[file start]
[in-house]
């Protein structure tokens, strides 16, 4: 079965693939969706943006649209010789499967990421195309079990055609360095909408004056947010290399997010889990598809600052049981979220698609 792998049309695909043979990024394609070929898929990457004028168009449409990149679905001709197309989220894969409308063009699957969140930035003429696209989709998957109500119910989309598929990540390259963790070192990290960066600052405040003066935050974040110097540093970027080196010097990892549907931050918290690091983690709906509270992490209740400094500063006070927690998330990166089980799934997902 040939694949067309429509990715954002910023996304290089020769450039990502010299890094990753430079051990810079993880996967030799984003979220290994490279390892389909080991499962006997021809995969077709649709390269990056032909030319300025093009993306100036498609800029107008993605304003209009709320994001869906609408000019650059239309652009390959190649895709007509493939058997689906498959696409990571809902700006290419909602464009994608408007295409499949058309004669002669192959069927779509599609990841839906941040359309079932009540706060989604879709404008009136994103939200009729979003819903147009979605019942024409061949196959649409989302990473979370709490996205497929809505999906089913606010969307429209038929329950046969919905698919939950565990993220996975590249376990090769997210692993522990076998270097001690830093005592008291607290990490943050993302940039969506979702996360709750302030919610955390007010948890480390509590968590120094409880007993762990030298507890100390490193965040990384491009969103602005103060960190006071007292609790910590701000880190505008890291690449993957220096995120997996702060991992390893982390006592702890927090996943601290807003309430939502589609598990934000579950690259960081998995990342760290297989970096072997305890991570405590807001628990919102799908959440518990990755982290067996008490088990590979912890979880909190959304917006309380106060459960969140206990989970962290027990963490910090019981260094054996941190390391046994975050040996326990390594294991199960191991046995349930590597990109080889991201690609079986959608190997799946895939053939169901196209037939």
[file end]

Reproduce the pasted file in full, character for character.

[in-house]
């Protein structure tokens, strides 16, 4: 079965693939969706943006649209010789499967990421195309079990055609360095909408004056947010290399997010889990598809600052049981979220698609 792998049309695909043979990024394609070929898929990457004028168009449409990149679905001709197309989220894969409308063009699957969140930035003429696209989709998957109500119910989309598929990540390259963790070192990290960066600052405040003066935050974040110097540093970027080196010097990892549907931050918290690091983690709906509270992490209740400094500063006070927690998330990166089980799934997902 040939694949067309429509990715954002910023996304290089020769450039990502010299890094990753430079051990810079993880996967030799984003979220290994490279390892389909080991499962006997021809995969077709649709390269990056032909030319300025093009993306100036498609800029107008993605304003209009709320994001869906609408000019650059239309652009390959190649895709007509493939058997689906498959696409990571809902700006290419909602464009994608408007295409499949058309004669002669192959069927779509599609990841839906941040359309079932009540706060989604879709404008009136994103939200009729979003819903147009979605019942024409061949196959649409989302990473979370709490996205497929809505999906089913606010969307429209038929329950046969919905698919939950565990993220996975590249376990090769997210692993522990076998270097001690830093005592008291607290990490943050993302940039969506979702996360709750302030919610955390007010948890480390509590968590120094409880007993762990030298507890100390490193965040990384491009969103602005103060960190006071007292609790910590701000880190505008890291690449993957220096995120997996702060991992390893982390006592702890927090996943601290807003309430939502589609598990934000579950690259960081998995990342760290297989970096072997305890991570405590807001628990919102799908959440518990990755982290067996008490088990590979912890979880909190959304917006309380106060459960969140206990989970962290027990963490910090019981260094054996941190390391046994975050040996326990390594294991199960191991046995349930590597990109080889991201690609079986959608190997799946895939053939169901196209037939």